Most crucially of all, there are the women introduced to him by his status-seeking brother Simon. They include the wealthy, beautiful and very different Fenchel sisters – with Cross, in a dazzling about-face from her earlier role as Augie’s frail mother, as the fiery, willful, spoiled and sexually adventurous Thea, and Abby Pierce as the elegant, perfectly restrained Esther.

The wild and uninhibited Thea ends up pursuing Augie, and, in one of the story’s most bizarre and blackly comic sequences, the pair head to Mexico with a big black eagle she is hell-bent on training to catch giant iguanas. (Lizi Breit’s puppet design for the eagle briefly steals the show.)

While Thea still connects with her ex-lover in Mexico, the handsome Talavera (Sebastian Arboleda), Augie has other attachments, too, including his friend, Mimi (the tempestuous, earthy Aurora Real de Asua), who he helps out when she needs an abortion. (Auburn has excised most of the politics in Bellow’s novel, but given current events, the panic and desperation of this particular scene is palpable.)

Abby Pierce, left, Patrick Mulvey, far right, and the cast of “The Adventures of Augie March.” (Photo by Michael Brosilow)Abby Pierce, left, Patrick Mulvey, far right, and the cast of “The Adventures of Augie March.” (Photo by Michael Brosilow)

All this complex storytelling is accomplished in the most seamless and dramatically inventive ways, with John Culbert’s minimalist but effective set and lighting (black walls and floor, and a movable black table and straight-backed chairs) all that is needed to conjure countless locations.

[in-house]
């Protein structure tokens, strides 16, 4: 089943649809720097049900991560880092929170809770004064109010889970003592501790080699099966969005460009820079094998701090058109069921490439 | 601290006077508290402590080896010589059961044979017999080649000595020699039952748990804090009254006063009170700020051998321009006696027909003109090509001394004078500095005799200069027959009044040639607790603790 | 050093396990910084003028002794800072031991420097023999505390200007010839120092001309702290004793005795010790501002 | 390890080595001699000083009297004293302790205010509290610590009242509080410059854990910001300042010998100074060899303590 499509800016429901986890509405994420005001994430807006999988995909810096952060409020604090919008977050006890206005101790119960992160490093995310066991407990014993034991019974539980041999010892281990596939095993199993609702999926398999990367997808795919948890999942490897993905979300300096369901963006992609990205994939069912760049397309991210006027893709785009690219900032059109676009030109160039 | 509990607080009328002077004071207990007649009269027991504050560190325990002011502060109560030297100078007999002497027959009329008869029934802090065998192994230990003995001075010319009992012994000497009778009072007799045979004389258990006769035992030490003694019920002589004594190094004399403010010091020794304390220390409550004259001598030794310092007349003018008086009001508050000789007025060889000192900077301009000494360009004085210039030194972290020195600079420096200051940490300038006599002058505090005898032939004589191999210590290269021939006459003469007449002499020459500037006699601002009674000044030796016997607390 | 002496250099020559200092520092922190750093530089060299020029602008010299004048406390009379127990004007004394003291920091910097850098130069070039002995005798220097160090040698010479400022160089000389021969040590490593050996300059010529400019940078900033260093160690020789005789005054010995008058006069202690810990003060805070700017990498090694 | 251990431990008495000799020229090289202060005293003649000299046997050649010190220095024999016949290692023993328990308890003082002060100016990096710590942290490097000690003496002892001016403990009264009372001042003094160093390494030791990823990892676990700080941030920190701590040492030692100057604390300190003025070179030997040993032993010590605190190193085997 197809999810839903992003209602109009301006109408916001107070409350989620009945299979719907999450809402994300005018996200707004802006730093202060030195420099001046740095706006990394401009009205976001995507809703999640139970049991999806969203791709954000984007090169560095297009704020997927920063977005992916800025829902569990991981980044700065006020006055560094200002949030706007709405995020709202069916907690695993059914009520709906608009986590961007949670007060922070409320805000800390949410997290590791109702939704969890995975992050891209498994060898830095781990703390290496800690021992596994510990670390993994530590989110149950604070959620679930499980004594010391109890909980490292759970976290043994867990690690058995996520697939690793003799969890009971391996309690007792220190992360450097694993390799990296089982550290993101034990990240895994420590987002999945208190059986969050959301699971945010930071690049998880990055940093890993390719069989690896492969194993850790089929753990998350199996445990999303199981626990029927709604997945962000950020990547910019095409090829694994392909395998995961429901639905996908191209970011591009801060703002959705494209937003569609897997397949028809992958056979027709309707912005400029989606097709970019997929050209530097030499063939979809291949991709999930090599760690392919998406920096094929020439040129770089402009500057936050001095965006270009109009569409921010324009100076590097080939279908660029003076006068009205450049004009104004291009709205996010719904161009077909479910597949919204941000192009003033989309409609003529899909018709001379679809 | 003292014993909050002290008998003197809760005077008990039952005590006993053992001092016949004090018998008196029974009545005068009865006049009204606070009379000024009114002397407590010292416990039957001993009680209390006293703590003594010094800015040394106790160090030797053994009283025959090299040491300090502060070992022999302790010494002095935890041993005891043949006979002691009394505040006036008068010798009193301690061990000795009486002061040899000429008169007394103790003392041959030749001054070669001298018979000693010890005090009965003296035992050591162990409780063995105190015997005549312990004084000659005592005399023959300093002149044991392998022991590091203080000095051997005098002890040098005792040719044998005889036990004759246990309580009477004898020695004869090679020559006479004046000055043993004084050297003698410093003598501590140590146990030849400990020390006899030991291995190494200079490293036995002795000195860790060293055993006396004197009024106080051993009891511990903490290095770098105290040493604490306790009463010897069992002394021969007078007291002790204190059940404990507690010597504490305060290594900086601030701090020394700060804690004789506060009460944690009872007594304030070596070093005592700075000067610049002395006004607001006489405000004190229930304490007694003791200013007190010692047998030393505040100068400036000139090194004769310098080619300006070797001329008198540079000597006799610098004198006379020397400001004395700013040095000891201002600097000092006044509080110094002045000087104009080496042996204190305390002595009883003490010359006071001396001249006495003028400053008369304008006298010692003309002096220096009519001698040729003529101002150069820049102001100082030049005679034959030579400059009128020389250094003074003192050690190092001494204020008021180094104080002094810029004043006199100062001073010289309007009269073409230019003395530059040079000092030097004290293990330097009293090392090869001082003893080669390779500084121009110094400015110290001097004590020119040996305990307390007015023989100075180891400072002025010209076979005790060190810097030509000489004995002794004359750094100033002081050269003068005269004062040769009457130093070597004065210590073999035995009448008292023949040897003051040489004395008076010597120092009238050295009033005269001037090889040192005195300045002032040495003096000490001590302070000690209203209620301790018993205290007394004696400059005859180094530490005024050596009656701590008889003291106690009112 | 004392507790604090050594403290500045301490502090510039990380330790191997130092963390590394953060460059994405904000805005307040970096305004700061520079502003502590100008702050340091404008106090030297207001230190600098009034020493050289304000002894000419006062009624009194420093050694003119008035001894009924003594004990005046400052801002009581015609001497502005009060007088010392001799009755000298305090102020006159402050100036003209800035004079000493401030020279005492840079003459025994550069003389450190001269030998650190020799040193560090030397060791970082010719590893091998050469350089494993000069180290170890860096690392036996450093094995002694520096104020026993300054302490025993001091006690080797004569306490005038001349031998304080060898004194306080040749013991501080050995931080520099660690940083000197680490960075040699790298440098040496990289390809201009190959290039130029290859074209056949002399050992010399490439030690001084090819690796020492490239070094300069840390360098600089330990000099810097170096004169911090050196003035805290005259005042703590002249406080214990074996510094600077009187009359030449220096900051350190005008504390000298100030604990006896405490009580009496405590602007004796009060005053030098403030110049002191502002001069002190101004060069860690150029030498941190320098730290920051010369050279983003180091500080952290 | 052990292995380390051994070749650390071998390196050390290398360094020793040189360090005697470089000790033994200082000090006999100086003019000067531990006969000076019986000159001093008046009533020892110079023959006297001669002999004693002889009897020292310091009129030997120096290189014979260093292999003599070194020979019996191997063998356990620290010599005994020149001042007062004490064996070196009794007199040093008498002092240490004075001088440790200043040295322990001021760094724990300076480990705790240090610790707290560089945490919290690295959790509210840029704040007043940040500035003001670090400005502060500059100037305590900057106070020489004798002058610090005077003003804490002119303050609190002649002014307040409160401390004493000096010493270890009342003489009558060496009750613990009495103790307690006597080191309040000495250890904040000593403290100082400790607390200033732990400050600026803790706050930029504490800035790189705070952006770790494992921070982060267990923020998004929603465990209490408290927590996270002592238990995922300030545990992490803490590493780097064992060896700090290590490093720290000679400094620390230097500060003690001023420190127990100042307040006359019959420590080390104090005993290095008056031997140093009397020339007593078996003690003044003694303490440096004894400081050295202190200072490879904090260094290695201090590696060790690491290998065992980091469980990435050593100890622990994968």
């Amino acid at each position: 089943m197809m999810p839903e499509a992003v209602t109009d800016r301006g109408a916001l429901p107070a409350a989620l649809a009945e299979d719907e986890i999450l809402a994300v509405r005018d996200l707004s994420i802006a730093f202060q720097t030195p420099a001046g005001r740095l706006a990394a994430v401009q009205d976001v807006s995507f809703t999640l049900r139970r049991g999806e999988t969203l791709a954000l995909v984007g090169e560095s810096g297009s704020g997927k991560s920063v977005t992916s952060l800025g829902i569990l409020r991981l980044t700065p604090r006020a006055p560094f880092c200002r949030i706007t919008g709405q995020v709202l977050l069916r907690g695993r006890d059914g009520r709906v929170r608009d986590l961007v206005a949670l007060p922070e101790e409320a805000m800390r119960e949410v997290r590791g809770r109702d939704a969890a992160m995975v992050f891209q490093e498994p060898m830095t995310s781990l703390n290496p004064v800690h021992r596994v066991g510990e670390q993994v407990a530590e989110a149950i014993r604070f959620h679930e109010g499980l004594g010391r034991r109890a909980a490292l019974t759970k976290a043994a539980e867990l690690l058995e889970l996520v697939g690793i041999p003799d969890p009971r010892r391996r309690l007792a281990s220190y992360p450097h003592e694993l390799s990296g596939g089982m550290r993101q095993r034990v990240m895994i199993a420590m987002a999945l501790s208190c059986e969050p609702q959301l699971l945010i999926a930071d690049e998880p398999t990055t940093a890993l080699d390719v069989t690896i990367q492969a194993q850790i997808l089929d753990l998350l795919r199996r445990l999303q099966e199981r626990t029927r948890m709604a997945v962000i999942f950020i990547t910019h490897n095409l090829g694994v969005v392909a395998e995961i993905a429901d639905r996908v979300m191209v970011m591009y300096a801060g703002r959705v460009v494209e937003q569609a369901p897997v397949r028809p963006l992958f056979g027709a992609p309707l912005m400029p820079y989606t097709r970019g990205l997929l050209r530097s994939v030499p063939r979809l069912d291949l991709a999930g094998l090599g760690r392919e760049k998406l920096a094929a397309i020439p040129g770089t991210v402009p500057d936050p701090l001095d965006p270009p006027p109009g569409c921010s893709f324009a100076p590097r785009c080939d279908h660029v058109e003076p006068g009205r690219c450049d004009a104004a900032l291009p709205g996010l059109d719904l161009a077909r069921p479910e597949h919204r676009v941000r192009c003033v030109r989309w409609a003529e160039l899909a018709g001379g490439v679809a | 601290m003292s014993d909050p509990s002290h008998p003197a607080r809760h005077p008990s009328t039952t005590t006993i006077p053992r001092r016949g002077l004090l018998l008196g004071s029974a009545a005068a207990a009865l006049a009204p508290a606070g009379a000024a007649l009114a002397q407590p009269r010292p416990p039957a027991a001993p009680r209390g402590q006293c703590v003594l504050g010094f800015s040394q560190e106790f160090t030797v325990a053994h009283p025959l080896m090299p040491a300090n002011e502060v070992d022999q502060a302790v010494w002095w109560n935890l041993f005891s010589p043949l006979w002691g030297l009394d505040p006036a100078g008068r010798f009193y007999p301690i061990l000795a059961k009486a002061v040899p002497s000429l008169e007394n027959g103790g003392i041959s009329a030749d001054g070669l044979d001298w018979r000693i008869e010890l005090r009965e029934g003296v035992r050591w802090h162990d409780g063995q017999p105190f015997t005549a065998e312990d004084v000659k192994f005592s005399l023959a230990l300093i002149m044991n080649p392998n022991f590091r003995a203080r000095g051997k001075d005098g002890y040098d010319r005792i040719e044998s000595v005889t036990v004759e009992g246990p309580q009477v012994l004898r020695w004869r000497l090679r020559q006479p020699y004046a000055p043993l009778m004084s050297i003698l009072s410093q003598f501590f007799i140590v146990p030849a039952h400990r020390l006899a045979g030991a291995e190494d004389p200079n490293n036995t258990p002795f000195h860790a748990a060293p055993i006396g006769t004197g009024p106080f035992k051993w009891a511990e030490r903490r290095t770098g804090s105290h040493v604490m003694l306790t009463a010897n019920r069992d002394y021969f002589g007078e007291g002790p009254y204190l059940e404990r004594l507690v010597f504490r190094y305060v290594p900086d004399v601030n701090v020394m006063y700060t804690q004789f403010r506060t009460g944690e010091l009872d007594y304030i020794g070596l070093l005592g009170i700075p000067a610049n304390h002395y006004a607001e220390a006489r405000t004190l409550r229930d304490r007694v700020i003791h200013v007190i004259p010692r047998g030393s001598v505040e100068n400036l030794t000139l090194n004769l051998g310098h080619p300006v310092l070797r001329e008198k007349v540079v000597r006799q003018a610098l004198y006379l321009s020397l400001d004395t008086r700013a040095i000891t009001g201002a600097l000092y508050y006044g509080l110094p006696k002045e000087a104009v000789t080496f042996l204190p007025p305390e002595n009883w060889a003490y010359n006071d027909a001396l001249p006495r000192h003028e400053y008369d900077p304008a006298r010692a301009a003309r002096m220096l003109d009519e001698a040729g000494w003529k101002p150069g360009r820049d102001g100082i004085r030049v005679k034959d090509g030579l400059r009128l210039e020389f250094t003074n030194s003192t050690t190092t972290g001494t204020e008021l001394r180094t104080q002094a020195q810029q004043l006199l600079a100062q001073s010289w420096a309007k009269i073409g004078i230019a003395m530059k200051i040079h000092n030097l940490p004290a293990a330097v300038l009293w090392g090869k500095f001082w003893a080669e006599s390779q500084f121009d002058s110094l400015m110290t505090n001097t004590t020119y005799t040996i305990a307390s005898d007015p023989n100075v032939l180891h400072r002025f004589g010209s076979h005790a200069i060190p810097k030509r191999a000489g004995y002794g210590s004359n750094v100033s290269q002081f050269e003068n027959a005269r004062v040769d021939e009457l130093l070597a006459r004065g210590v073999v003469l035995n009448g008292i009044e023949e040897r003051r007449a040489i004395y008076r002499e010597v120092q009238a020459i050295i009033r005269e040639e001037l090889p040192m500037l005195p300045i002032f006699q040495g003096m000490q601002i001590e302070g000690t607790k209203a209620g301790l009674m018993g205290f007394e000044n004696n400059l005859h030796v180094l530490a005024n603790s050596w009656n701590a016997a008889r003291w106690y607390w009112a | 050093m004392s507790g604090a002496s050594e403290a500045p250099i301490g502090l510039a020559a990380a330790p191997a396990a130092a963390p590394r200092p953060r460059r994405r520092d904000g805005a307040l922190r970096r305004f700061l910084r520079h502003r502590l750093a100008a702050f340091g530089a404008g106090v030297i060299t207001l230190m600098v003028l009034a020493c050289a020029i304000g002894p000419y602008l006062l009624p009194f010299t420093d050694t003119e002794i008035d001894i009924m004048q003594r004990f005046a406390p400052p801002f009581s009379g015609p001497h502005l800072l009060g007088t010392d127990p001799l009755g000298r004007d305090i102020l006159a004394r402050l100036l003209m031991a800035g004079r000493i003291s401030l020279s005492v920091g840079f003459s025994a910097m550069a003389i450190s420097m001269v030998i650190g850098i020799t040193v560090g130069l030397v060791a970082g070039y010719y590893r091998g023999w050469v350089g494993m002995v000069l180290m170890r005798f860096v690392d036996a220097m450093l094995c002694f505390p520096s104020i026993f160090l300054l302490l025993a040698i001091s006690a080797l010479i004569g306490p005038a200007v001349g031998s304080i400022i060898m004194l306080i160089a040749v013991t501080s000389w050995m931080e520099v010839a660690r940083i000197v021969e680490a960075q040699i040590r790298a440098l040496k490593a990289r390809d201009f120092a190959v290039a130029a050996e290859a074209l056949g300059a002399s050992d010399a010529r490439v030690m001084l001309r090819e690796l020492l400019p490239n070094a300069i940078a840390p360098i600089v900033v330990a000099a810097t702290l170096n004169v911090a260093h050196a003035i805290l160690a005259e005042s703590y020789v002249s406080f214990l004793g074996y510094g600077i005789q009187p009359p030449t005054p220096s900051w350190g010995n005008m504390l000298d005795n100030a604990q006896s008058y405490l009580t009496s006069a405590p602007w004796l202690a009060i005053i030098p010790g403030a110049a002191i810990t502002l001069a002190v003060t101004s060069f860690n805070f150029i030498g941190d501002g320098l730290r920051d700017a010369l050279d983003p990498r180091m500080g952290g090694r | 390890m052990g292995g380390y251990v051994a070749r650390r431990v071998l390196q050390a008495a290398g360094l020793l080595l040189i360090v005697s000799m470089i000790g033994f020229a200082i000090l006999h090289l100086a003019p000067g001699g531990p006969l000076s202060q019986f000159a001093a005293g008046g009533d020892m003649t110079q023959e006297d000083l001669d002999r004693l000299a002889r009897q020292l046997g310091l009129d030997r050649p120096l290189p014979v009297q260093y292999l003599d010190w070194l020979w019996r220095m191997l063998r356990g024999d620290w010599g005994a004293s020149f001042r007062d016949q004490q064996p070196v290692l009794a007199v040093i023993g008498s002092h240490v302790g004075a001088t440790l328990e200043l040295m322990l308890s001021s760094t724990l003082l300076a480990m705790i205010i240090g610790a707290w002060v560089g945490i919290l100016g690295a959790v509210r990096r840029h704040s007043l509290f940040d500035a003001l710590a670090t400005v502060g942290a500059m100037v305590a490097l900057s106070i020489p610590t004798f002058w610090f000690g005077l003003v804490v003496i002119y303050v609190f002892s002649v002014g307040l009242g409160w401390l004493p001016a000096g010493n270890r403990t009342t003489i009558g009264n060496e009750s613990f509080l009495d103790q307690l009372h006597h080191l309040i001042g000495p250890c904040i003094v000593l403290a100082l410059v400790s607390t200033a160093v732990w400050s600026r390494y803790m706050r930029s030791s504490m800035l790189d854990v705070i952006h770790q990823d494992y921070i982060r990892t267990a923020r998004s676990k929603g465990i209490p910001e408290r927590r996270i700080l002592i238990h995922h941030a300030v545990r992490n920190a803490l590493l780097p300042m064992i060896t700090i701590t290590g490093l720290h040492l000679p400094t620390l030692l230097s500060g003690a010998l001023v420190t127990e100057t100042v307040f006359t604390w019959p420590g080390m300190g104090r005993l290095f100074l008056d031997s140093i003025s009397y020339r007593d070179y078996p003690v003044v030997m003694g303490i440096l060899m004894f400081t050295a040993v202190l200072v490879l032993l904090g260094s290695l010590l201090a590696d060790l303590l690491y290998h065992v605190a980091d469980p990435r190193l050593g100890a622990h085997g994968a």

Ultimately, the inner turmoil and eroticism is generated by the exceptional acting, and by Bellow’s portrait of a man in search of himself, and a way to be true to that self in a world in which everything is up for grabs.

The production is a monumental achievement on every level – and a highlight of what has been declared “The Year of Chicago Theatre.” Its transfer to New York would be the ideal proof that this city is the stage where it happens. Or as Augie famously says: “I am an American, Chicago born … and go at things as I have taught myself, freestyle.”

Note: Seated in the audience on opening night was Janice Bellow, the author’s fourth wife and widow, and executor of his estate, who granted permission to Court to create this production – the first time a Bellow novel has been adapted for the stage.

Also at the show, and keeping a very low profile, was Rahm Emanuel, who was just about to end his tenure as Chicago mayor. He looked exhausted, and also quietly moved by what he had seen on the Court stage.

“The Adventures of Augie March” runs through June 9 Court Theatre, 5535 N. Ellis Ave. For tickets ($50-$74) call (773) 753-4472 or visit CourtTheatre.org. Running time is 3 hours and 10 minutes including two intermissions.

Follow Hedy Weiss on Twitter: @HedyWeissCritic